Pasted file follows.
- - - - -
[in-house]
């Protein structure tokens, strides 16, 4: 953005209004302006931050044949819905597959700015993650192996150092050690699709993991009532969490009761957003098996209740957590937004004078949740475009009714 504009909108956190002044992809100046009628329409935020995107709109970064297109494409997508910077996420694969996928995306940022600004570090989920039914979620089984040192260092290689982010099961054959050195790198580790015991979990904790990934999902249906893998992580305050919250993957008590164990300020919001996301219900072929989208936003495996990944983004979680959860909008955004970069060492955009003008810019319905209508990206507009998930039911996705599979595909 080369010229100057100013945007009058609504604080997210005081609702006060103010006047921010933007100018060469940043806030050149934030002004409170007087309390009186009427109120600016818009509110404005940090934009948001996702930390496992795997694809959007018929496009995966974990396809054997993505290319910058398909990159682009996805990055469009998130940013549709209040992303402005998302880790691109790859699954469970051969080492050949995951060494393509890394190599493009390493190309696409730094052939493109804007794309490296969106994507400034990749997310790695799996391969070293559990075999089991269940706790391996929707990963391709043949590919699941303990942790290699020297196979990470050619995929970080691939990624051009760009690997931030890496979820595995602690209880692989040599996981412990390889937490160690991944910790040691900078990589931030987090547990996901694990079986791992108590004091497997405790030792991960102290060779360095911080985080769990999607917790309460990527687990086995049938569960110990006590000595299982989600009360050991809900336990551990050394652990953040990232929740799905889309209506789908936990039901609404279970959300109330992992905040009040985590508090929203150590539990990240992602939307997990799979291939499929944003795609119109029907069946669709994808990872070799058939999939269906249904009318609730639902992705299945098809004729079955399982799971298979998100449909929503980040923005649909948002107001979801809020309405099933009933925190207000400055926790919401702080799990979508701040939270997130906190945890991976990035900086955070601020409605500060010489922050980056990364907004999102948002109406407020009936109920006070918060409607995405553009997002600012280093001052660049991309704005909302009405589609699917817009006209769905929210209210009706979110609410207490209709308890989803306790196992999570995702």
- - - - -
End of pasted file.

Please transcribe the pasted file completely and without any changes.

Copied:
[in-house]
């Protein structure tokens, strides 16, 4: 953005209004302006931050044949819905597959700015993650192996150092050690699709993991009532969490009761957003098996209740957590937004004078949740475009009714 504009909108956190002044992809100046009628329409935020995107709109970064297109494409997508910077996420694969996928995306940022600004570090989920039914979620089984040192260092290689982010099961054959050195790198580790015991979990904790990934999902249906893998992580305050919250993957008590164990300020919001996301219900072929989208936003495996990944983004979680959860909008955004970069060492955009003008810019319905209508990206507009998930039911996705599979595909 080369010229100057100013945007009058609504604080997210005081609702006060103010006047921010933007100018060469940043806030050149934030002004409170007087309390009186009427109120600016818009509110404005940090934009948001996702930390496992795997694809959007018929496009995966974990396809054997993505290319910058398909990159682009996805990055469009998130940013549709209040992303402005998302880790691109790859699954469970051969080492050949995951060494393509890394190599493009390493190309696409730094052939493109804007794309490296969106994507400034990749997310790695799996391969070293559990075999089991269940706790391996929707990963391709043949590919699941303990942790290699020297196979990470050619995929970080691939990624051009760009690997931030890496979820595995602690209880692989040599996981412990390889937490160690991944910790040691900078990589931030987090547990996901694990079986791992108590004091497997405790030792991960102290060779360095911080985080769990999607917790309460990527687990086995049938569960110990006590000595299982989600009360050991809900336990551990050394652990953040990232929740799905889309209506789908936990039901609404279970959300109330992992905040009040985590508090929203150590539990990240992602939307997990799979291939499929944003795609119109029907069946669709994808990872070799058939999939269906249904009318609730639902992705299945098809004729079955399982799971298979998100449909929503980040923005649909948002107001979801809020309405099933009933925190207000400055926790919401702080799990979508701040939270997130906190945890991976990035900086955070601020409605500060010489922050980056990364907004999102948002109406407020009936109920006070918060409607995405553009997002600012280093001052660049991309704005909302009405589609699917817009006209769905929210209210009706979110609410207490209709308890989803306790196992999570995702």